Catering? Moi? Uh, NO. Not exactly. I'm flighty, forgetful, and a host of other wonderful things that don't mix with catering. And yet, today, my mom and I cooked and served brunch to a party of 8 at their home. The brunch was an item that my mom had offered in a silent auction at work; I'm a sucker for all things food-related, so when mom enlisted my help, I happily agreed.
Can I tell you how utterly shocked I am that brunch today went PERFECTLY? I mean, without a hitch. Not a single issue. Nothing forgotten, undercooked, overcooked, gross-tasting; everything plated on time, ready to go, delicious. I'm in awe of my beginner's luck. In awe, I tell you.
To be fair, we really lucked out. The couple that won our item has a beautiful and spacious house with a tricked out kitchen that's about the size of my whole apartment building. Mom and I hardly noticed each other in the kitchen, there was so much room. And we're used to working together in the house I grew up in, which has an itsy bitsy kitchen; we're the only two people who can happily coexist in that kitchen.
Also, the hosts had two ovens with pure-convection settings, so our finished dishes could be held at 135 degrees until they were ready to eat. That was very, very helpful. And on top of the space and equipment, the hosts and their guests were very chill, making the whole experience relaxed and enjoyable for the cooks as well.
In our post-mortem session during the drive home, mom and I agreed on the elements that were key to our success. First, in menu-planning, I made sure that the dishes were manageable given our timeframe. Specifically, each dish required either time to cook or time to plate, but not both. Second, when selecting recipes, I kept an eye out for things that people tend to like, even if I myself don't care for them. Best example was the french toast we made, which was stuffed with a cream cheese and apricot mixture. I don't much care for creamy things like that, but people swooned over it. Recipe to come in a later post, I promise.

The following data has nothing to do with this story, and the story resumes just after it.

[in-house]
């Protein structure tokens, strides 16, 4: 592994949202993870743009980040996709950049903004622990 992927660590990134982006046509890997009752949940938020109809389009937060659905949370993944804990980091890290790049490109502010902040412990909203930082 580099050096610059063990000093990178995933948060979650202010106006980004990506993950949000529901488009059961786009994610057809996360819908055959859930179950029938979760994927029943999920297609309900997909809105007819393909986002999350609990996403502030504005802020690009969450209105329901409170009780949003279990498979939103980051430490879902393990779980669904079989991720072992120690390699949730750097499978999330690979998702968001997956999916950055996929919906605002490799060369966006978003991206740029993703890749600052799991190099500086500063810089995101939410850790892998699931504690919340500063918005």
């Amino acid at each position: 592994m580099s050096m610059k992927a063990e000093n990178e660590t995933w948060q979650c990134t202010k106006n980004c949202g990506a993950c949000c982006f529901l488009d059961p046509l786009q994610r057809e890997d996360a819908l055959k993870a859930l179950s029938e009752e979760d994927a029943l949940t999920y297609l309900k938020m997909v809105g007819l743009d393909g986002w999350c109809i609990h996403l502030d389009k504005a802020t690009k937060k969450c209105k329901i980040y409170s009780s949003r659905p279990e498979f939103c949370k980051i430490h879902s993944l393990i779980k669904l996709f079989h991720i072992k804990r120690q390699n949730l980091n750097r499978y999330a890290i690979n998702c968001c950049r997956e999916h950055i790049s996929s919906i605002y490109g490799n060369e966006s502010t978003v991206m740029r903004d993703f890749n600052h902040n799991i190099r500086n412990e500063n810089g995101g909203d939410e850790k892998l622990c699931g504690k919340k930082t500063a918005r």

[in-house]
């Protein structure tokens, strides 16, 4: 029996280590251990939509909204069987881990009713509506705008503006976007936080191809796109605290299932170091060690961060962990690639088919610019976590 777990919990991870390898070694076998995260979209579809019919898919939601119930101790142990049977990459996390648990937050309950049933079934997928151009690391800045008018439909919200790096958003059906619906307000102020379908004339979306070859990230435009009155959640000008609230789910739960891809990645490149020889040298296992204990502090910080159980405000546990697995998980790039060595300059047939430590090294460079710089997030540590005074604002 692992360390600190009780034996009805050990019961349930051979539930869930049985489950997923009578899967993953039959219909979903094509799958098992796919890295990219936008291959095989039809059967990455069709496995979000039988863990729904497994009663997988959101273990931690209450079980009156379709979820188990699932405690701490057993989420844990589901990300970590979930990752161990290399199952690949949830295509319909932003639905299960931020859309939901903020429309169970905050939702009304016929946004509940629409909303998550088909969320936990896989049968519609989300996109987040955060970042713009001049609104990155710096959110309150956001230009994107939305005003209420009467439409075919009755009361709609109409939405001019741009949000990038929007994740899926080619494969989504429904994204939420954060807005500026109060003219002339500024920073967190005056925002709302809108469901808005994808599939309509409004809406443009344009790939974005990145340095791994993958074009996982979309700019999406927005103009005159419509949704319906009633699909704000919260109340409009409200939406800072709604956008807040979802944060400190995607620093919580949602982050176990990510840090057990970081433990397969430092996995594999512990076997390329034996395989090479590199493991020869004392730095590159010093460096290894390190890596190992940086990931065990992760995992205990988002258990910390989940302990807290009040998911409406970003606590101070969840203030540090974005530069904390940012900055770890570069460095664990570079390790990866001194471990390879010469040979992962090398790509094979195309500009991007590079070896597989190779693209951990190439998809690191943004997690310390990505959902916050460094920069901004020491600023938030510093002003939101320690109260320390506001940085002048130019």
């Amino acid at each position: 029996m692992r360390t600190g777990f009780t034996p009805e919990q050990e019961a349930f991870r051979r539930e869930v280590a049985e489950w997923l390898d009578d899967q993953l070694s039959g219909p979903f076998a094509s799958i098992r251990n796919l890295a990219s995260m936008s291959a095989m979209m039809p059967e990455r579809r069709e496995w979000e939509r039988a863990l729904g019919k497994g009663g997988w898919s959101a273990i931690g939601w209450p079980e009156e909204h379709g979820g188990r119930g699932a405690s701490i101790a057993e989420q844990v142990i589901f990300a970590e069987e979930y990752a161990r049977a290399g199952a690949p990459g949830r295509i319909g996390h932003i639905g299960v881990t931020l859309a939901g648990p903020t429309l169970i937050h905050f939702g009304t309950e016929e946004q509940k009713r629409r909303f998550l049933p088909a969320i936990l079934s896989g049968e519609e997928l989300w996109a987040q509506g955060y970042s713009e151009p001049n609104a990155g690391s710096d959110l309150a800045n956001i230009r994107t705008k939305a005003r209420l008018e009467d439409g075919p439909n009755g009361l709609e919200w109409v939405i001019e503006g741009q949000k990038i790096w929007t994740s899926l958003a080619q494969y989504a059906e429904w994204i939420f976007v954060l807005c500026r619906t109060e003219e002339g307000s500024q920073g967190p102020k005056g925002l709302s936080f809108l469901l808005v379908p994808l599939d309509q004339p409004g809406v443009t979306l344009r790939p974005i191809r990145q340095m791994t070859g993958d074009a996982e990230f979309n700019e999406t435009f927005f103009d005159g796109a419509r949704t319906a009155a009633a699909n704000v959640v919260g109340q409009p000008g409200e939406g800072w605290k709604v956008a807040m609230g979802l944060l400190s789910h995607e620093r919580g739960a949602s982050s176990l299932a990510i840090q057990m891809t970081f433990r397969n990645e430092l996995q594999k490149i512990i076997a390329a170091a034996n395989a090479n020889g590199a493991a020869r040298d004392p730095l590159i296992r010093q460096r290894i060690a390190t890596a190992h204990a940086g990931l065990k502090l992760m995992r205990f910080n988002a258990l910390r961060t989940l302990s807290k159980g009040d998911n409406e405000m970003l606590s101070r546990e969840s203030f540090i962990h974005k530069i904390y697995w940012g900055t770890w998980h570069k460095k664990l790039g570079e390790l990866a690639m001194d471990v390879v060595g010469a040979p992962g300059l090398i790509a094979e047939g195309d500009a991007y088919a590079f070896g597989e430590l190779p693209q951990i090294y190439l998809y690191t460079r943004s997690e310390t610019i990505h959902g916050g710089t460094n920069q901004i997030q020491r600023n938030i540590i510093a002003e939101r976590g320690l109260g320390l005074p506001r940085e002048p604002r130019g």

Even with the caveats, I'm totally impressed that we made it work. And by made it work, I mean kicked its butt, hit it out of the park. We kinda rocked today! As you can tell, I'm really proud of our success. So proud, in fact, that when the guests asked if I was up for hire, I didn't hesitate to say "YES."
Don't worry, I'm not quitting my day job -- but I would totally, totally do this again. For money. And truthfully, considering the actual cost of brunch (inexpensive) and the relative bang for buck (diners thought it was fancy and delicious), I think I could make it worth my while. We'll see.
But all that's just prologue to today's recipe, a salad that will convert even the most adamant leaf-haters. It's dead-easy to make, and friendly to december's ever-dwindling supply of nice salad veggies. Best of all, it's freakin' delicious. Pics are from today's catered affair, with more pics and recipes to follow as I gather steam.
Hope you all had a lovely weekend!
Winter Salad with Pears and Manchego adapted from Epicurious
1/3 cup green (hulled) pumpkin seeds (pepitas; not toasted) 1/3 cup plus 1 tablespoon olive oil, divided 3 tablespoons Sherry vinegar (I used champagne vinegar) 1 teaspoon mild honey 1 teaspoon grainy mustard 8 cups packed salad greens, such as radish greens, spinach, watercress, and arugula, tough stems discarded 1 (1/2-pound) piece Manchego cheese, rind removed and cheese shaved into thin slices (preferably with a cheese plane) -- please don't measure greens. it's ridiculous. just use a package or two. 2 small red or yellow Bartlett pears, sliced thinly
Cook seeds in 1 tablespoon oil in a small heavy skillet over medium-low heat, stirring frequently, until puffed and beginning to brown, about 4 minutes. Transfer with a slotted spoon to paper towels and reserve oil. Season seeds with salt and pepper.
Whisk together vinegar, honey, mustard, 1/4 teaspoon salt, and 1/8 teaspoon pepper. Add remaining 1/3 cup olive oil and reserved oil from skillet in a slow stream, whisking until emulsified.
Toss greens, half of cheese, and pear slices with dressing. Divide among salad plates. Top with remaining cheese, and sprinkle with seeds.
Cooks' notes · Pumpkin seeds can be toasted 2 days ahead and kept separately from oil, covered, at room temperature. · Greens can be washed and dried 1 day ahead and chilled, wrapped in paper towels, in a sealed bag.